Since I didn’t preach this week, I bring you the keynote addresses from our Annual Conference where, in one of my many hats, I wrote up articles about the keynotes given by my former professor, Dr. Bryan Stone.
(for fun, kids, diagram that sentence)
And to totally cheat, I’m just pasting in the articles. The content is, therefore, I think, ‘owned’ by Troy Annual Conference, and the first article at least is found in its home on the Troy AC website.
Evangelism in the Empire
The E. Stanley Jones professor of Evangelism at Boston University School of Theology, Dr. Bryan Stone, believes that evangelism, the Good News, is the living out of the Christian faith. In his first keynote address to the Troy Annual Conference session, Dr. Stone focused on the task of evangelism in the American imperial context.
Empire, Stone said, is a word with negative connotations, and yet throughout its history the Christian church has lived in an empire. In this context, the church faithful have two options: they can serve as chaplains to the empire, nurturing its worldview and ministering to its particular needs, or they can act as martyrs within it. A martyr, or witness, lives in such a way as to challenge the empire, embodying “a new and alternative society.”
To provide this witness to, within, and against the surrounding culture, Stone said that the church of today needs to recover its visibility. Only by “recapturing the early church’s counter-imperialist strangeness” can the church of the twenty-first century engage in a lived and embodied witness.
This is true evangelism, Stone said, “not marketing, but being the deviant, subversive Body of Christ.”
Stone said there were several ways that Christians could be deviant and countercultural, standing in contrast to the empire that surrounds it: practicing forgiveness and love amidst violence, sharing food and resources in a just and loving way, rejecting the ‘us versus them’ mentality that often leads to violence, and offering holy hospitality to all, especially those deemed ‘other’ by the empire and its chaplains. These behaviors, visibly practiced, bear witness to a different way of life in the midst of an imperial context.
Drawing on the examples of the martyrs of the early church, Stone highlighted several aspects of martyrdom, or witness-bearing, relevant for evangelism today.
First, martyrs point to Christ in word and deed, living so that those around them consider following the Way in their own lives as well. Second, bearing witness defines what the church is by providing a demonstration to the world.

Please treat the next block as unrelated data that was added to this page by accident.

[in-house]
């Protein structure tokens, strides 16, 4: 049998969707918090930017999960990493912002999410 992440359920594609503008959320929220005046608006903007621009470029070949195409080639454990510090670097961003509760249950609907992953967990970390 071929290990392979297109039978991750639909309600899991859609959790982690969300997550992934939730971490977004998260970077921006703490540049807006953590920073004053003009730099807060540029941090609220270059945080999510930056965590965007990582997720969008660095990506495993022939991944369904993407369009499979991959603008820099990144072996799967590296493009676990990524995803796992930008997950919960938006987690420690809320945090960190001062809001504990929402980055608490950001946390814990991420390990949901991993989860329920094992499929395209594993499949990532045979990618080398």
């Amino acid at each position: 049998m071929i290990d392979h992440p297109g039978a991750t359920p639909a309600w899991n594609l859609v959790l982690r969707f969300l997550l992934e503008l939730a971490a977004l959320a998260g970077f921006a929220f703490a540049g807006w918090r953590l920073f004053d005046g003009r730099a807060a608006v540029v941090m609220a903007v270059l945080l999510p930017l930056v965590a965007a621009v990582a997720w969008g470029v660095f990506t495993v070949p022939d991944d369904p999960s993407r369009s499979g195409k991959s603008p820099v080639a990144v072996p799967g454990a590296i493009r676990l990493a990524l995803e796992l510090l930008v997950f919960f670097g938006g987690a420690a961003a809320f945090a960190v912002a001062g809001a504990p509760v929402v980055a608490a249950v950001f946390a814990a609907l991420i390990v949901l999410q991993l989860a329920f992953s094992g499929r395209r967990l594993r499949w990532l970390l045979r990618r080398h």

“The Church is the performance of an alternative social imagination, the embodiment of a new creation,” Stone said.
Third, martyrdom is an argument, not a bumper sticker or a t-shirt, but a rationale for a way of life that is lived without seeking the approval of others. Embracing the life of Christ means remaining faithful to that teaching with or without the support of culture.
Finally, as resistance to the empire, bearing witness follows Jesus and is, by definition, non-violent. True witness is open to learning from and listening to the other and loving as an act of humility, drawn from the realization that each individual is loved by God.
Stone challenged the conference to reflect on why the American church has formed so few martyrs. He speculated that the task of standing against the empire becomes more difficult when that empire is not a pagan empire but one that professes to be Christian.
“The church’s task is to keep ourselves from being seduced by the empire,” Stone said. “We have to ask ourselves: to what do our lives and our congregations bear witness? What do our actions proclaim?”
If the church teaches a way of life that bears witness to Christ, Stone said, we can create martyrs. We can make disciples who will not be chaplains to the empire, working within its political systems and worldview to try to effect small changes, but true saints, creating a new political system and a new way of living.
“The most evangelical thing the church can do is to be the church,” Stone said.